The purpose of this arrangement as described above is to cause the several streams ejected through the nozzles in each array to wash over the cutters in the adjacent cutter array and to impinge on and cover substantially the entire surface of the area to be cut on rotation of the bit. The arrangement also provides space in the junk slots for a returning stream of drilling fluid carrying the cuttings. Room is thus provided for the return stream along the junk slot in the face of the bit and up the water passages 16 in the stabilizer.
The cutters referred to above may be natural diamonds including black diamonds known as carbonados.
Instead, we may use shaped ceramic bodies such as boron nitride, silicon carbide, tungsten carbide or alumina.
We prefer, however, to employ a preform cutter formed under high pressure and temperatures shown as Compax sold by General Electric Company. It is a shaped cutter of diamonds bonded by a suitable matrix material. It is understood that this preform is manufactured by a process described in U.S. Pat. No. 3,745,623.
The cutters which may be employed in our invention may be of various designs. Several are illustrated in FIGS. 7, 8 and 9.
In FIGS. 7, and 7a, the cutter is a parallelepiped 24 of lengths so that they will extend substantially the width of the lands and along substantially the entire surface of the flat and conical section, in suitably spaced sockets 25 formed in the face of the bit as shown in FIGS. 1 and 2.
In FIGS. 8 and 8a, the cutter 26 is a quarter sector of a right cylinder with the central external face 27 at the radius and a peripheral arc 27 sitting in suitably formed sockets 28 in the face of the bit at the rise in each step.
An alternative and preferred form of cutter is the cylindrical cutter 29 shown in FIGS. 9 and 9a. The diameter of the cylinder is substantially greater than the height of the cylinder. The cylindrical cutter fits into a socket 30 formed in the face of the bit at the leading edge of the ribs.
In each of the forms of cutters, the cutting faces are all oriented in the same angular direction in the direction of rotation of the bit and extend from the surface of the face of the bit as is illustrated in FIGS. 7, 8, and 9. In the form of FIGS. 1 and 2, the cutters in the conical and flat portion may be in the shape of the cutters as above and are of length and are spaced from each other so that on rotation of the bit the entire surface of the cut is traversed by the cutters.
We prefer to mount the cutters in sockets so that the thrust imposed by the cutting action upon the cutter is transmitted to the body of the bit. As shown in FIGS. 3, 4, 9 and 9a, we prefer to mount the cutters in sockets so that about less than half, and preferably about 20-40%, e.g. 30% of the exterior surface of the cutter is exposed and the cutter is backed by the body of the bit.
We also prefer to mount the cutter so that they have a backward rake for example, 15° as is illustrated in FIGS. 7, 8 and 9.
The use of shaped discrete cutting elements such as employed herein presents problems in assuring the presence of cutting elements at the center and at the gage of the bit. In the forms of FIGS. 1 and 2, the presence of the cutting elements at the center is provided by arranging the blades so that they extend to various radial distances from the center of the bit. (See FIGS. 2 and 4) The terminal ends of the ribs of FIG. 2 and the terminal ends of the ribs of FIG. 4 are arranged in a staggered formation to assure the presence of cutting elements to cover the entire surface of the cut. A reference to FIG. 2, the spiral arrangement will be seen by reference to terminal ends 31 which crosses the center and spirally, 32, 33, 34, 35 and 36 and in FIG. 4 the terminal ends 131, 132, 133, 134, 135, and 136.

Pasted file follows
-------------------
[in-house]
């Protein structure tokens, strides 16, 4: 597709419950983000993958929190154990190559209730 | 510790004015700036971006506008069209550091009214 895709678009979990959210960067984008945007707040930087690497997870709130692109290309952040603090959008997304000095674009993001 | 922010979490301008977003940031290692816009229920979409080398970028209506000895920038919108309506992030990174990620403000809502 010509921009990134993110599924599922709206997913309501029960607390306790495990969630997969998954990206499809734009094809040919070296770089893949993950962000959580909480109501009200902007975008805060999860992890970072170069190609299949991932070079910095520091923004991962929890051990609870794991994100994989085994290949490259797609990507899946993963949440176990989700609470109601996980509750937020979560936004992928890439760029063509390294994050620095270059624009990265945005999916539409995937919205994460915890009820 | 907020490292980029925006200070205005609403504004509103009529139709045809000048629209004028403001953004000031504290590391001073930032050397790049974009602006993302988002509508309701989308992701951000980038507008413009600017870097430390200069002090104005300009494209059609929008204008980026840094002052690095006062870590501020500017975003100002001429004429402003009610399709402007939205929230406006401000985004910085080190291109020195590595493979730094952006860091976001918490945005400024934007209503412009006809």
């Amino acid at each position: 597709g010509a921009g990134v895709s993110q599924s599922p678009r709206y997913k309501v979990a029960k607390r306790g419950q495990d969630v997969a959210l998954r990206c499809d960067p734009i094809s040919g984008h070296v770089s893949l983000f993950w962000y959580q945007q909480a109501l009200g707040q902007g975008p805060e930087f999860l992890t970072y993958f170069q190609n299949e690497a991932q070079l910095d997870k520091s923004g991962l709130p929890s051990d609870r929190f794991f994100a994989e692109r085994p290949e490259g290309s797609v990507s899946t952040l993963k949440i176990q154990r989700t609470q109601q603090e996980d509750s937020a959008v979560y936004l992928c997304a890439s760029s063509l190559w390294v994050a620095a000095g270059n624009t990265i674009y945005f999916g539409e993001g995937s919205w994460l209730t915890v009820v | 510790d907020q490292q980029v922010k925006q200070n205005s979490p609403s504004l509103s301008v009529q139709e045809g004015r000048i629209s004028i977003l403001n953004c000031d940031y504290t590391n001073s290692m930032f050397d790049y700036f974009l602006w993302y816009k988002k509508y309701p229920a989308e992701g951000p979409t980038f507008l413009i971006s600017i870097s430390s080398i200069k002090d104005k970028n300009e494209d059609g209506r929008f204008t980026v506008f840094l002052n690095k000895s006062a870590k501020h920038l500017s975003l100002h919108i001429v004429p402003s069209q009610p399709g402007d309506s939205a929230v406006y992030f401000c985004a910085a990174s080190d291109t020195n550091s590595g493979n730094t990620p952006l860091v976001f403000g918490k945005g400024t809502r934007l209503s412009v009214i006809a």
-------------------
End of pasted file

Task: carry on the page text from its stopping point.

The provision of cutters in the blades extending to the terminal ends of the blades will insure that the entire surface, including the central surface is traversed by cutters. If desired, the area at the center and between the terminal ends of the cutters of FIG. 2 may be supplemented by including diamonds at the central portion. These may be positioned during the casting of the bit in the conventional manner.
In the form of FIGS. 3 and 4 since the central portion of the bit is not covered by preforms, the bit would, unless additional cutters are provided, leave an uncut portion at the center. To avoid such a result, we position in the return portion of the blades a number of diamonds, carbonados or preforms in the face of the bit at the central portion. They are illustrated by the carbonados shown in FIGS. 3 and 4 at 135.
In both of the forms of FIGS. 1 and 3, the spacing of the ribs will provide an area adjacent the gage where cutters will not be placed. In both the forms of FIGS. 1 and 3, diamonds 37 or other suitable abrasive elements may be positioned at and adjacent the gage to supplement and complete the cutting action of the bit. These may be inserted by the conventional manner.
Additionally, as is conventional, in this art, the stabilizer section may be hard faced as for example, by diamond particles distributed along the face of the stabilizer as shown in 37. The above configuration of the bit will provide that the entire surface of the cut will be traversed by cutting elements and that the drilling fluid passing through from the nozzles will wash at high velocity over the cutters and cover the entire surface of the cut returning the detritus along the junk slots to the passageways in the stabilizer to be returned to the annulus.
|Cited Patent||Filing date||Publication date||Applicant||Title|
|US2607562 *||Mar 19, 1951||Aug 19, 1952||Orville Phipps||Self-piloted rotary drill bit|
|US2855181 *||Dec 19, 1955||Oct 7, 1958||Olsen Ole K||Drill bits|
|US2894726 *||Apr 10, 1956||Jul 14, 1959||Hawthorne Burle C||Drilling bit|
|US3135341 *||Oct 4, 1960||Jun 2, 1964||Christensen Diamond Prod Co||Diamond drill bits|
|Citing Patent||Filing date||Publication date||Applicant||Title|
|US4246977 *||Apr 9, 1979||Jan 27, 1981||Smith International, Inc.||Diamond studded insert drag bit with strategically located hydraulic passages for mud motors|
|US4351401 *||Jun 13, 1980||Sep 28, 1982||Christensen, Inc.||Earth-boring drill bits|
|US4360069 *||Jul 21, 1980||Nov 23, 1982||Kenneth Davis||Diamond drill bits|